Always a bridesmaid, never a bride: If someone is always a bridesmaid, never a bride, they never manage to fulfill their ambition- they get close, but never manage the recognition, etc, they crave.

Ambulance chaser: A lawyer who encourages people who have been in accidents or become ill to sue for compensation is an ambulance chaser.

Amen: Some use 'Amen' or 'Amen to that' as a way of agreeing with something that has just been said.

An apple a day keeps the doctor away: Eating healthy food keeps you healthy.

An old flame: An old flame is a person that somebody has had an emotional, usually passionate, relationship with, who is still looked on fondly and with affection.

An ounce of prevention is worth a pound of cure: This expression means that is is better to try to avoid problems in the first place, rather than trying to fix them once they arise.

And all that jazz: This idiom means that everything related or similar is included.

Angry as a bear: If someone is as angry as a bear, they are very angry.('Angry as a bear with a sore foot' is also used.)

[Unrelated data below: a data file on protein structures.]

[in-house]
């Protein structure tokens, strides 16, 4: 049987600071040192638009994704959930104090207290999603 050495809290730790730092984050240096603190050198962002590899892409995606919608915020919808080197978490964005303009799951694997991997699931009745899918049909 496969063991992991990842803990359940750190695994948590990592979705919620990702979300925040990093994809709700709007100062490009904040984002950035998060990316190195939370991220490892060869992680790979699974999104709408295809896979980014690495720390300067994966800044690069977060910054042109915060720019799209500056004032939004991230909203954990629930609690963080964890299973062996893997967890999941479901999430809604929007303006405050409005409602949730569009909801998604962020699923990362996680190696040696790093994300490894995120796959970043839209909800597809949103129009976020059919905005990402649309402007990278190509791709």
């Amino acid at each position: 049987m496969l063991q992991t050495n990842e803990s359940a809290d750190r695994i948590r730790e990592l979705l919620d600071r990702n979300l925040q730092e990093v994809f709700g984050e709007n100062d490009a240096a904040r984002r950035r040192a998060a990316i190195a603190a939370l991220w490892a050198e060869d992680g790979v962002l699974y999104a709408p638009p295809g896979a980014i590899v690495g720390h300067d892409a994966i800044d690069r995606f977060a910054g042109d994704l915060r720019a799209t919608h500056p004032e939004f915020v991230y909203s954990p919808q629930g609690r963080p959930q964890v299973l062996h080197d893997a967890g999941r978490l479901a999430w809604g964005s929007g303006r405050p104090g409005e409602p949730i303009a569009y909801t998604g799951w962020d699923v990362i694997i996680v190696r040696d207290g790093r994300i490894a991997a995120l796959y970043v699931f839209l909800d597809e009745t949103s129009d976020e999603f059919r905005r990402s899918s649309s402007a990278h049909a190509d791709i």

Angry as a bull: If someone is as angry as a bull, they are very angry.

Answers on a postcard: This idiom can be used to suggest that the answer to something is very obvious or that the person would really like to hear what people think.

Ants in your pants: If someone has ants in their pants, they are agitated or excited about something and can't keep still.

Any port in a storm: This means that in an emergency any solution will do, even one that would normally be unacceptable.

Any Tom, Dick or Harry: If something could be done by any Tom, Dick or Harry, it could be done by absolutely anyone.

Apple of your eye: Something or, more often, someone that is very special to you is the 'apple of your' eye.

Apron strings: A man who is tied to a woman's apron strings is excessively dependent on her, especially when it is his mother's apron strings.

Argue the toss: (UK) If you argue the toss, you refuse to accept a decision and argue about it.

Arm and a leg: If something costs an arm and a leg, it is very expensive.

Armchair critic: An armchair critic is someone who offers advice but never shows that they could actually do any better.

Armed to the teeth: If people are armed to the teeth, they have lots of weapons.

Around the clock: If something is open around the clock, it is open 24 hours a day. For example, an airport is open around the clock.

Arrow in the quiver: An arrow in the quiver is a strategy or option that could be used to achieve your objective.

As a rule: If you do something as a rule, then you usually do it.

As cold as ice: This idiom can be used to describe a person who does not show any emotion.

As cold as stone: If something is as cold as stone, it is very cold. If a person is as cold as stone, they are unemotional.